by: Thomas D. Begley, Jr.

In May of 2012 the Social Security Administration (“SSA”) changed the POMS with respect to reimbursement to family members for expenses incurred in visiting a beneficiary of a first-party special needs trust.  At about the same time SSI recipients began receiving notices that their benefits were being terminated, because their trusts provided for payments to family members as caregivers.  Other SSI recipients received termination notices, because their trusts provided that family members could be reimbursed for expenses incurred in taking a vacation with the trust beneficiary.  Still other SSI recipients received notices of termination based on the fact that parents or other family members were reimbursed for expenses incurred by the parent on behalf of the beneficiary for legitimate expenses.  Finally, SSA announced, at a conference in October, that funds in a special needs trust could not be used to reimburse Social Security for previous overpayment of benefits.

Let’s discuss these issues individually:

  1. Reimbursement for Family Travel to Visit Beneficiaries.  On May 21, 2012, SSA amended the POMS to prohibit a self-settled special needs trust from paying for travel for family members to visit a beneficiary.[1]  SSA concluded that payment for such travel violated the “sole benefit of” rule.  In conversation with members of the Regional Support Team for the SSA, the author was informed that the Baltimore Office of Social Security informed the Regions that, “Immediate family members who are authorized reasonable out-of-pocket travel and lodging expenses for visits to the beneficiary at his place of residence would violate the sole benefit of rule.  While we pay for travel expenses for the beneficiary to visit or travel, such payment does not extend to paying for family to visit or travel.  We would, however, pay for someone who is a skilled healthcare-trained professional, if a travel companion for beneficiary is necessary.”
  2. Family Caregiver.  At about the same time SSA took the position that it is a violation of the sole benefit of rule for a first-party special needs trust to pay a family member as caregiver, unless the family member is “medically-trained.”  In conversations with the author, the Regional Support Team for SSA stated, “We do not pay family members for rendering necessary care unless they are skilled healthcare-trained professionals.  They would need to be licensed or qualified appropriately.”  With respect to the issue as to what constitutes an acceptable level of training, the author was advised, “For now we are accepting that the parent would be educated to the same level of care as what would be required if an outside individual was hired.”  If a child requires skilled RN-level of care (feeding tube, vent) and the mother has been caring for the child for 15 years, the question is whether this would constitute adequate training.  The answer was “no.”  In this instance, someone else should be hired to provide the care.  SSA stated, “For other levels of care, there are Medicaid-certified courses that are 40 hours.  This is reasonable.”  At least some Regions have taken the position that a self-settled special needs trust cannot pay for the parent  to receive the necessary medical training.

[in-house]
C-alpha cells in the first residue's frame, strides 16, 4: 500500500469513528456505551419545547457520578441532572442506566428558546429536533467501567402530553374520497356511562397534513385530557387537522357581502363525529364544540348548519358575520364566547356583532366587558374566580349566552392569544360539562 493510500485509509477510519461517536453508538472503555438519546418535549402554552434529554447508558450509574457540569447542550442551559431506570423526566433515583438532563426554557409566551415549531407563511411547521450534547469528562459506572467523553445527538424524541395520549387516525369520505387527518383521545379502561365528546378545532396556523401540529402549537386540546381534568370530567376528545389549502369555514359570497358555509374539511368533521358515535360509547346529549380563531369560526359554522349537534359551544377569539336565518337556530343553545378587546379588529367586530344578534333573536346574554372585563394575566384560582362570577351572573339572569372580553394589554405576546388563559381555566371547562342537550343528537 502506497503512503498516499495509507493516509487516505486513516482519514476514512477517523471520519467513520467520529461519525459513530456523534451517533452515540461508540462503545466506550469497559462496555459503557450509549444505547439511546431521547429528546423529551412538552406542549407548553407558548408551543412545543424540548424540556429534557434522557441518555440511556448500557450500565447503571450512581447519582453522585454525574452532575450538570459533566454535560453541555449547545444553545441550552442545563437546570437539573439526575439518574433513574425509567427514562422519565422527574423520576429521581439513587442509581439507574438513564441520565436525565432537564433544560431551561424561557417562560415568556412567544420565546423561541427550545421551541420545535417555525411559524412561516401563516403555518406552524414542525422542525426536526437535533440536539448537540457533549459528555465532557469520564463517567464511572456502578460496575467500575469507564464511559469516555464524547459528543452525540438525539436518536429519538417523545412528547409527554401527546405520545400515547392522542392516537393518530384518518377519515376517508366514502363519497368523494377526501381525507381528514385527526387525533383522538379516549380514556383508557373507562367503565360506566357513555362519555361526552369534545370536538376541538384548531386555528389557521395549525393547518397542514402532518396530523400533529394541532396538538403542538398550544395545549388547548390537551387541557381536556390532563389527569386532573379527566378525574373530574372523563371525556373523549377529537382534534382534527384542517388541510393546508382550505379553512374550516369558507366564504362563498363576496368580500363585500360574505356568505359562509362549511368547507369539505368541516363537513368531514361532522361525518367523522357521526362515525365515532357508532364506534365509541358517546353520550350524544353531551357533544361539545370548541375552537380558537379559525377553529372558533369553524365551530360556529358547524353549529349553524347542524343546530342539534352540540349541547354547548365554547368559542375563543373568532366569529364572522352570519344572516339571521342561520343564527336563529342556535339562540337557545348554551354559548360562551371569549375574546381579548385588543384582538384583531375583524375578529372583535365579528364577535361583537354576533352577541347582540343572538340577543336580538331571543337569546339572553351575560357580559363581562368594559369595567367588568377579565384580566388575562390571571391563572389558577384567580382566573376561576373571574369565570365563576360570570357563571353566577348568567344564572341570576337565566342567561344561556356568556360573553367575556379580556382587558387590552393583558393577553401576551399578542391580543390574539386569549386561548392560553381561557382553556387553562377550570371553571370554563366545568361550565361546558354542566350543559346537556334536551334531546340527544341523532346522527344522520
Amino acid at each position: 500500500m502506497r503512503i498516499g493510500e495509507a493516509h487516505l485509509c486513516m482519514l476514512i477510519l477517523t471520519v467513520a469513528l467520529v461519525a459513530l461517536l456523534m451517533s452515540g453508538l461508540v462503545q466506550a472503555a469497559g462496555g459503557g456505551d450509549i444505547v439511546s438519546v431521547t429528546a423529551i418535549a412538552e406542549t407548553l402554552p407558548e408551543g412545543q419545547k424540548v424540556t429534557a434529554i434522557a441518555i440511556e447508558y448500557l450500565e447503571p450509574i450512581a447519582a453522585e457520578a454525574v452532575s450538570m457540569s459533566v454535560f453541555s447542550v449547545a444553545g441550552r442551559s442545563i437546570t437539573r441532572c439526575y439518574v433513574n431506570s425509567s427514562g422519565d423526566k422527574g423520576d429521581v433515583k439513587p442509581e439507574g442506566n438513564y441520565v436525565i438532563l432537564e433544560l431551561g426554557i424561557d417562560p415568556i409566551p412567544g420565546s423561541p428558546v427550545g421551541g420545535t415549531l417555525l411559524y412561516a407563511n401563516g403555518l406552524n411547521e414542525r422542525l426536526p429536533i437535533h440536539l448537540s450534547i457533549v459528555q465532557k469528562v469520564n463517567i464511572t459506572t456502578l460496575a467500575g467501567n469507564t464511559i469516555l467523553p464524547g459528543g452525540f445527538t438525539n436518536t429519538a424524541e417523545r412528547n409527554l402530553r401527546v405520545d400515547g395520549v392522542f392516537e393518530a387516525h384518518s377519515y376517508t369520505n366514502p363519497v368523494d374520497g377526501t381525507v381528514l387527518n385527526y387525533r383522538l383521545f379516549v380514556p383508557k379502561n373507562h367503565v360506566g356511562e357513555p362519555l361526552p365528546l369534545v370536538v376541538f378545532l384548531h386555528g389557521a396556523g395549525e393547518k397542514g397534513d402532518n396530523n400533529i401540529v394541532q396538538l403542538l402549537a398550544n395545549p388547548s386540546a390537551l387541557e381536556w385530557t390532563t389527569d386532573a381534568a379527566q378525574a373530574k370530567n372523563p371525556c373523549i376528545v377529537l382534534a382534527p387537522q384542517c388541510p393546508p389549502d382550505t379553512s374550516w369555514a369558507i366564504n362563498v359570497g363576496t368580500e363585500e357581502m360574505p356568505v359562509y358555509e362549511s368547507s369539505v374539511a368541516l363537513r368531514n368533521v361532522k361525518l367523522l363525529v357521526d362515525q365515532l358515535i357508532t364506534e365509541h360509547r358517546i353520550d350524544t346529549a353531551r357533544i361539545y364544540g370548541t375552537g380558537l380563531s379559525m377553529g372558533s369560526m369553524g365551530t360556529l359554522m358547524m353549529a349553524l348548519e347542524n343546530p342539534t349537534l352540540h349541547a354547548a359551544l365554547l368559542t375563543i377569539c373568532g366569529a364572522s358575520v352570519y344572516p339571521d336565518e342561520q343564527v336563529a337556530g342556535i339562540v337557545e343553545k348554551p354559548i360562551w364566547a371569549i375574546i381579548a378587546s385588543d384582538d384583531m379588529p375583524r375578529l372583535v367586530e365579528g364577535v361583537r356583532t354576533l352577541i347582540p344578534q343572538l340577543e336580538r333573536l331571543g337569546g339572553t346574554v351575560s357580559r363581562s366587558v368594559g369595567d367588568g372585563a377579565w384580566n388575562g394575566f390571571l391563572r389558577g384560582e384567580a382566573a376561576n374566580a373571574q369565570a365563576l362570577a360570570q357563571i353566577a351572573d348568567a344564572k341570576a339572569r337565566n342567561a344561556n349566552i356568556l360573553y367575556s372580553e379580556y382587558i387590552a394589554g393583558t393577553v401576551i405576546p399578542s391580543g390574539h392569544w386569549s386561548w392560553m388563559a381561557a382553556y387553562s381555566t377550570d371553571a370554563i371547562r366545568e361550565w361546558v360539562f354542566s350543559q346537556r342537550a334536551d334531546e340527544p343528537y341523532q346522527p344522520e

3. Vacation.  Historically, SSA has permitted distributions from a self-settled special needs trust to reimburse parents for the expense of one adult to accompany a trust beneficiary on a vacation, if the trust beneficiary is unable to travel alone.  Recently, SSA has taken the position that the trust can only pay for a skilled healthcare-trained professional if a travel companion for the beneficiary is necessary.
  4. Reimbursement.  SSA has recently taken the position that if a trustee reimburses a third party, such as a parent or other family member, for expenses incurred on behalf of a disabled trust beneficiary, then such reimbursement constitutes unearned income to the trust beneficiary.  This has the effect of reducing or eliminating the beneficiary’s SSI payment.  The solution to this problem is to obtain a credit card for the family member.  Charge the items on the credit card, but rather than have the family member pay the credit card and be reimbursed by the trustee, have the trustee pay the credit card company directly.
  5. Overpayments.  In a bizarre interpretation, SSA has taken the position that a special needs trust cannot be used to reimburse Social Security for overpayments made to the trust beneficiary.


Fortunately, a national advocacy group is having a series of meetings with the central office and all of these positions are under review.  In the meantime, practitioners should be careful in drafting trust documents and in administering trusts.



[1] POMS SI 01120.201.2.